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What is it about complete power and the temptation to overreach? The conservatives running the General Assembly have huge and insuperable majorities; they can pass or stop anything they want.

And yet, on just the first real day of the session, they have already spoken loudly and clearly that they have no real intention of  allowing the public to speak or the opponents of their plans to have a say on a series of controversial bills that they plan on ramming through the General Assembly in the coming days.

Seriously, you can’t make this stuff up. Tomorrow, on the second day of the session, lawmakers will take up and apparently act on bills to: Read More

The State Board of Education decided Wednesday to postpone a vote on regulations for virtual charter schools in North Carolina.

The decision to table the vote until next month’s meeting comes after an exchange of letters between leading Republican lawmakers and board Chairman Bill Harrison about who, exactly, has the authority to regulate virtual charter schools.

Harrison said the delay is not the result of legislative pressure, but a simple desire to follow board procedure and discuss the issue more fully before taking a vote. “We are following our regular process,” he said.

“I don’t think (voting in) January is going to throw us off,” he said. “The next round of applications for charters, the deadline is March 1, and I think whatever we can get in place, it needs to be solid.”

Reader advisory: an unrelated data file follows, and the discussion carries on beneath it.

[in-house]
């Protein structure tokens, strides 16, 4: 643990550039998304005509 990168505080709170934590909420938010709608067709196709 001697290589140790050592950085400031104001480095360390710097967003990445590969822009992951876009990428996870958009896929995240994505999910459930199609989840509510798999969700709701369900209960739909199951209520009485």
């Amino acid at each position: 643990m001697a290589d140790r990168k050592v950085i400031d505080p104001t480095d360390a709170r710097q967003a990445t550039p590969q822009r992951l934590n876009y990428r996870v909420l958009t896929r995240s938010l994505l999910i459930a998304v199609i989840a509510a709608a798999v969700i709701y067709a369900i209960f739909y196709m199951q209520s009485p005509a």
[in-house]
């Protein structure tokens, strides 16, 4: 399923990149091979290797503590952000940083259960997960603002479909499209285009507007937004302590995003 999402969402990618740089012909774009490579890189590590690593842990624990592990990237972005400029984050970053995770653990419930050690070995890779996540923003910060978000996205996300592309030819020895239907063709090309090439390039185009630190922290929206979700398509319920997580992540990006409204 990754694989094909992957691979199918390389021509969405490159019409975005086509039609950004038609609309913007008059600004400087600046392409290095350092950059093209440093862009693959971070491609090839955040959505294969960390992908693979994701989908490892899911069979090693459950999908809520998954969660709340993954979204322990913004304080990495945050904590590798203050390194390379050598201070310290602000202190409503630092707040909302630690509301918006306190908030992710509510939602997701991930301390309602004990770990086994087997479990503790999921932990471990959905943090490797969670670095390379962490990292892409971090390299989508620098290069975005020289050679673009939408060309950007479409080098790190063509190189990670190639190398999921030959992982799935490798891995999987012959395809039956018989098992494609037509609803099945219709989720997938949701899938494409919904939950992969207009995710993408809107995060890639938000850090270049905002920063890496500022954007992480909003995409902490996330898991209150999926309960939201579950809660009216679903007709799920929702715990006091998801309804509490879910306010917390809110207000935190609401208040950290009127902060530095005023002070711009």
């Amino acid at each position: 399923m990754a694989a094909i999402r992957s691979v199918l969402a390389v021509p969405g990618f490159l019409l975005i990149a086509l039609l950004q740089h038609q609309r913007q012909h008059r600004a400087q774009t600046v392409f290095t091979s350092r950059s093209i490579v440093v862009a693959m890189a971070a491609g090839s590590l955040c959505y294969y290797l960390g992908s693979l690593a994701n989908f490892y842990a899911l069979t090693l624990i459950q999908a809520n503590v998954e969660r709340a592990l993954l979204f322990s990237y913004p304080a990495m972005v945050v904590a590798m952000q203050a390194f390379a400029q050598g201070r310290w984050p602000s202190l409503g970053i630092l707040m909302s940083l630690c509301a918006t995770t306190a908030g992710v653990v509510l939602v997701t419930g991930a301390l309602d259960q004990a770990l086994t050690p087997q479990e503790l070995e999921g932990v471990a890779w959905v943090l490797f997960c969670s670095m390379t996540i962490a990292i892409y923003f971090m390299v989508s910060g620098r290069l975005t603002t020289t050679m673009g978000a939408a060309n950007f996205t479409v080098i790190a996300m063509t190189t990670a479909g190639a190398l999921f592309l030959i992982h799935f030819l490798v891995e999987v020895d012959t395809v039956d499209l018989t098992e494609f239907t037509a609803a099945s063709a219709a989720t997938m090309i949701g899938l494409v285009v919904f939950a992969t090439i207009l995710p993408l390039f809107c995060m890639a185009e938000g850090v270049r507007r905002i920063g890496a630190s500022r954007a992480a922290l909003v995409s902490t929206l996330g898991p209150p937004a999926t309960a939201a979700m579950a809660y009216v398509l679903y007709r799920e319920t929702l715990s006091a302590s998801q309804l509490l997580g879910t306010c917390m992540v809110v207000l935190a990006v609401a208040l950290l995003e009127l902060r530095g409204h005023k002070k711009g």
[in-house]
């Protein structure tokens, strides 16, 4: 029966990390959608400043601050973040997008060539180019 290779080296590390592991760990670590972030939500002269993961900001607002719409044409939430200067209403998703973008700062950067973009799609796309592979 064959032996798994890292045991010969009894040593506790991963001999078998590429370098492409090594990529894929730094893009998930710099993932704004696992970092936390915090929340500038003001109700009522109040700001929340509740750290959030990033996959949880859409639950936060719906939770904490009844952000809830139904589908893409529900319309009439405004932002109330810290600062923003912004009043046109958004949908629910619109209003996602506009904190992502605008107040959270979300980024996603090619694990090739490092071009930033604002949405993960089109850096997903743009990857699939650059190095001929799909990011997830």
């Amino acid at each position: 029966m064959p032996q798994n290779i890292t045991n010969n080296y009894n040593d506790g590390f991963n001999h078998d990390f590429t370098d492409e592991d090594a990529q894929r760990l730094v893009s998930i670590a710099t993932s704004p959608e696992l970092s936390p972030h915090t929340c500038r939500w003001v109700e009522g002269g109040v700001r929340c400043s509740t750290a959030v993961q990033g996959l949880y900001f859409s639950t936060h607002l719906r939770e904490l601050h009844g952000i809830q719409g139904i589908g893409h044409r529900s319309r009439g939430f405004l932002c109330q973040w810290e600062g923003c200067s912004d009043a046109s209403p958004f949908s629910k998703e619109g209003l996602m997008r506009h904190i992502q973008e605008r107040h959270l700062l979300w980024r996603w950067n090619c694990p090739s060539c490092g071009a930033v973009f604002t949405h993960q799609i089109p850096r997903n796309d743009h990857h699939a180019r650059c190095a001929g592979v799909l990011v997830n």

Wednesday’s decision, however, comes after a letter from Republican lawmakers said the board was overstepping its bounds by creating guidelines for virtual charter schools.

Measures currently under consideration include a statewide limit of three virtual charter schools; per-pupil expenditures of roughly $3,600; and a requirement that applicants seek approval from the State Board of Education and no other entity.

In a letter dated Nov. 13, the chairs of the Education Oversight Committee objected to the move. “The State Board of Education is acting outside of its authority with the proposed administrative policy,” the letter said.

The trio of lawmakers — Sen. Jerry Tillman and Reps. Bryan Holloway and Linda Johnson — also said virtual charter school deliberations should take place in the legislature before any regulations are adopted.

Harrison, who responded with a letter of his own, said Wednesday that “I have an obligation to do what the constitution charges us to do, and I don’t feel we’re infringing on their role, that we’re trying to sidestep them in any way.

“I think I made it clear in here today,” he said, “that any conversation we have around the budget or funding formula that we recognize that that’s their bailiwick and it’s only a recommendation to them.”

Read more about the virtual charter school debate here.